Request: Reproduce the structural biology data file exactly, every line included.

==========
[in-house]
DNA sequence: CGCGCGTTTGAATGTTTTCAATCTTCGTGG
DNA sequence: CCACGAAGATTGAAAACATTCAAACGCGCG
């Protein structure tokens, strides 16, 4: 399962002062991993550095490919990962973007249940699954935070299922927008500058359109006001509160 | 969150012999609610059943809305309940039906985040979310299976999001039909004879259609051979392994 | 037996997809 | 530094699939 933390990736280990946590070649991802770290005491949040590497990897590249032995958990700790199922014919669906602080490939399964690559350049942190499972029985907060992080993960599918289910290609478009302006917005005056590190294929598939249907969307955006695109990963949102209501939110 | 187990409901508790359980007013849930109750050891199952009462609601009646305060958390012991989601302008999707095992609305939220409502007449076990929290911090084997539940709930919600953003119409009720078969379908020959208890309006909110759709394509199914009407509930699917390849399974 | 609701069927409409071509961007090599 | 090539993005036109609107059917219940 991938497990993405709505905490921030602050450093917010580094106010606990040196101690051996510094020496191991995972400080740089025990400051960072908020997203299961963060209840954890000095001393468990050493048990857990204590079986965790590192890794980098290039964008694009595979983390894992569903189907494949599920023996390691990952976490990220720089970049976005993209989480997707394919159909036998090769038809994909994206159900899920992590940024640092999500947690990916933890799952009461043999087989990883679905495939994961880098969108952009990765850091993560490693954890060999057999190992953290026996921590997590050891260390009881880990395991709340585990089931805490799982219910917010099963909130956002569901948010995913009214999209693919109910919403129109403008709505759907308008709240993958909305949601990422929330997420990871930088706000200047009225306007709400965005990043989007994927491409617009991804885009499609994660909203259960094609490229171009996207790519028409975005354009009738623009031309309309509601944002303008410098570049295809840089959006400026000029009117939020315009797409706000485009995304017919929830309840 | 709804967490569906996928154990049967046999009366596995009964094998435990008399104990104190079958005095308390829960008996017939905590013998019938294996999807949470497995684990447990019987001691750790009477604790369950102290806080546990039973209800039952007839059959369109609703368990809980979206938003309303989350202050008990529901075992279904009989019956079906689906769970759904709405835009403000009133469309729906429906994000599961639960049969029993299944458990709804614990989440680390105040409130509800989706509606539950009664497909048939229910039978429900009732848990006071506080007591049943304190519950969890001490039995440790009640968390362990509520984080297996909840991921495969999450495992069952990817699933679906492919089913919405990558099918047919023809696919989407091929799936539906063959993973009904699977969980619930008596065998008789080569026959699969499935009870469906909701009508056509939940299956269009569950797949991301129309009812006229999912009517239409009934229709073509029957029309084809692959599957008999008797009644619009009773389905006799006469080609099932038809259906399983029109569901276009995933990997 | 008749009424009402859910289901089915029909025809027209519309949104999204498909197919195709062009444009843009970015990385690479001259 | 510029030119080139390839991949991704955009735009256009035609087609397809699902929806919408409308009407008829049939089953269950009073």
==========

[in-house]
DNA sequence: CGCGCGTTTGAATGTTTTCAATCTTCGTGG
DNA sequence: CCACGAAGATTGAAAACATTCAAACGCGCG
């Protein structure tokens, strides 16, 4: 399962002062991993550095490919990962973007249940699954935070299922927008500058359109006001509160 | 969150012999609610059943809305309940039906985040979310299976999001039909004879259609051979392994 | 037996997809 | 530094699939 933390990736280990946590070649991802770290005491949040590497990897590249032995958990700790199922014919669906602080490939399964690559350049942190499972029985907060992080993960599918289910290609478009302006917005005056590190294929598939249907969307955006695109990963949102209501939110 | 187990409901508790359980007013849930109750050891199952009462609601009646305060958390012991989601302008999707095992609305939220409502007449076990929290911090084997539940709930919600953003119409009720078969379908020959208890309006909110759709394509199914009407509930699917390849399974 | 609701069927409409071509961007090599 | 090539993005036109609107059917219940 991938497990993405709505905490921030602050450093917010580094106010606990040196101690051996510094020496191991995972400080740089025990400051960072908020997203299961963060209840954890000095001393468990050493048990857990204590079986965790590192890794980098290039964008694009595979983390894992569903189907494949599920023996390691990952976490990220720089970049976005993209989480997707394919159909036998090769038809994909994206159900899920992590940024640092999500947690990916933890799952009461043999087989990883679905495939994961880098969108952009990765850091993560490693954890060999057999190992953290026996921590997590050891260390009881880990395991709340585990089931805490799982219910917010099963909130956002569901948010995913009214999209693919109910919403129109403008709505759907308008709240993958909305949601990422929330997420990871930088706000200047009225306007709400965005990043989007994927491409617009991804885009499609994660909203259960094609490229171009996207790519028409975005354009009738623009031309309309509601944002303008410098570049295809840089959006400026000029009117939020315009797409706000485009995304017919929830309840 | 709804967490569906996928154990049967046999009366596995009964094998435990008399104990104190079958005095308390829960008996017939905590013998019938294996999807949470497995684990447990019987001691750790009477604790369950102290806080546990039973209800039952007839059959369109609703368990809980979206938003309303989350202050008990529901075992279904009989019956079906689906769970759904709405835009403000009133469309729906429906994000599961639960049969029993299944458990709804614990989440680390105040409130509800989706509606539950009664497909048939229910039978429900009732848990006071506080007591049943304190519950969890001490039995440790009640968390362990509520984080297996909840991921495969999450495992069952990817699933679906492919089913919405990558099918047919023809696919989407091929799936539906063959993973009904699977969980619930008596065998008789080569026959699969499935009870469906909701009508056509939940299956269009569950797949991301129309009812006229999912009517239409009934229709073509029957029309084809692959599957008999008797009644619009009773389905006799006469080609099932038809259906399983029109569901276009995933990997 | 008749009424009402859910289901089915029909025809027209519309949104999204498909197919195709062009444009843009970015990385690479001259 | 510029030119080139390839991949991704955009735009256009035609087609397809699902929806919408409308009407008829049939089953269950009073």